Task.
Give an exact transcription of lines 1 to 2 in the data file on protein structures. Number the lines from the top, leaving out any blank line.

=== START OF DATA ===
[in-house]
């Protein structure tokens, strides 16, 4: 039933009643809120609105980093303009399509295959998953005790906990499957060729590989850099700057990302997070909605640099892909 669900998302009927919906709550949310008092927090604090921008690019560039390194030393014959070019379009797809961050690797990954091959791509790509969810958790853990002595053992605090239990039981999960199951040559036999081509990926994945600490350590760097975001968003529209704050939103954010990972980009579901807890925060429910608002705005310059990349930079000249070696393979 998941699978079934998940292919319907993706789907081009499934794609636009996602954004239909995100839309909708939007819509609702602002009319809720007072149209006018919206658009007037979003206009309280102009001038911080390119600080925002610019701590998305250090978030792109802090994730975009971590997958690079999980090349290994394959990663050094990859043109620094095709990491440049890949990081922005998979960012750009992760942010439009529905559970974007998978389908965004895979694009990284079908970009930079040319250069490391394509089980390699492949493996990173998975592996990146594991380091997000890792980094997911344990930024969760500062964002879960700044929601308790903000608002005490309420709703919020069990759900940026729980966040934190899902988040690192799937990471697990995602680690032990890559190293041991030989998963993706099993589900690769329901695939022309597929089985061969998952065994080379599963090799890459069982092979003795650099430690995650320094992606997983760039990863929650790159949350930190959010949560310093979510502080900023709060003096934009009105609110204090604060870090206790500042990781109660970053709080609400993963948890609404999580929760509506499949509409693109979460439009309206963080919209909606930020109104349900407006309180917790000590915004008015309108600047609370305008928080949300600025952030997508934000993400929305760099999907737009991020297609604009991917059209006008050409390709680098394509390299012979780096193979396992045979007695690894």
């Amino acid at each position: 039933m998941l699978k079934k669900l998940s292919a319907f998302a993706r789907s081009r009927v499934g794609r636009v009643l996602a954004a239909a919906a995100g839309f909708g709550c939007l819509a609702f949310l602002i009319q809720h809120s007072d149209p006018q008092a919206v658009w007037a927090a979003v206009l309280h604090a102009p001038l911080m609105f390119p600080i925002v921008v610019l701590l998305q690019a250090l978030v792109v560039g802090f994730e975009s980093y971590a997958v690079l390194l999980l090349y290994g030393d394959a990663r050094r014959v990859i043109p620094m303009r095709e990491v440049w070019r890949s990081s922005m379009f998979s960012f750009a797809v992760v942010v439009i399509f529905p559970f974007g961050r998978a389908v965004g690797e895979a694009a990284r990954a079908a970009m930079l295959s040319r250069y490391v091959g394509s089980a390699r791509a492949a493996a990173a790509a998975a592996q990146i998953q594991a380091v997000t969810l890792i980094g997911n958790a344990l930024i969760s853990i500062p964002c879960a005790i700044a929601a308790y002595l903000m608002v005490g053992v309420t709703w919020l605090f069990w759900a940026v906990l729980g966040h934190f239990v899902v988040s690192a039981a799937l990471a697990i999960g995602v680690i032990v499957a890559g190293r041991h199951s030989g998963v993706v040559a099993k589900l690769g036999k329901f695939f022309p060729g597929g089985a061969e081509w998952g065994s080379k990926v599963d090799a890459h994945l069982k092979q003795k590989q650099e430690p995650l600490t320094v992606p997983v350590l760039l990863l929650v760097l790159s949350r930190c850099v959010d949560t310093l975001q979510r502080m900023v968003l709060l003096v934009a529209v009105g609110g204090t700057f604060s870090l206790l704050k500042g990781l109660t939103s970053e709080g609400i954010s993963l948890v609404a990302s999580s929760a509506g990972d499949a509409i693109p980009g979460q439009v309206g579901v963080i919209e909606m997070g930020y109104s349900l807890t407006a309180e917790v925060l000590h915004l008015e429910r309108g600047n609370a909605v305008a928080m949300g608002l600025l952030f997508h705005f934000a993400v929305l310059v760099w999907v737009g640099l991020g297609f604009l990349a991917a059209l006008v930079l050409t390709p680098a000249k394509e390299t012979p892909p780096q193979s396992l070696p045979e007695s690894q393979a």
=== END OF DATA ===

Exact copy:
[in-house]
């Protein structure tokens, strides 16, 4: 039933009643809120609105980093303009399509295959998953005790906990499957060729590989850099700057990302997070909605640099892909 669900998302009927919906709550949310008092927090604090921008690019560039390194030393014959070019379009797809961050690797990954091959791509790509969810958790853990002595053992605090239990039981999960199951040559036999081509990926994945600490350590760097975001968003529209704050939103954010990972980009579901807890925060429910608002705005310059990349930079000249070696393979 998941699978079934998940292919319907993706789907081009499934794609636009996602954004239909995100839309909708939007819509609702602002009319809720007072149209006018919206658009007037979003206009309280102009001038911080390119600080925002610019701590998305250090978030792109802090994730975009971590997958690079999980090349290994394959990663050094990859043109620094095709990491440049890949990081922005998979960012750009992760942010439009529905559970974007998978389908965004895979694009990284079908970009930079040319250069490391394509089980390699492949493996990173998975592996990146594991380091997000890792980094997911344990930024969760500062964002879960700044929601308790903000608002005490309420709703919020069990759900940026729980966040934190899902988040690192799937990471697990995602680690032990890559190293041991030989998963993706099993589900690769329901695939022309597929089985061969998952065994080379599963090799890459069982092979003795650099430690995650320094992606997983760039990863929650790159949350930190959010949560310093979510502080900023709060003096934009009105609110204090604060870090206790500042990781109660970053709080609400993963948890609404999580929760509506499949509409693109979460439009309206963080919209909606930020109104349900407006309180917790000590915004008015309108600047609370305008928080949300600025952030997508934000993400929305760099999907737009991020297609604009991917059209006008050409390709680098394509390299012979780096193979396992045979007695690894």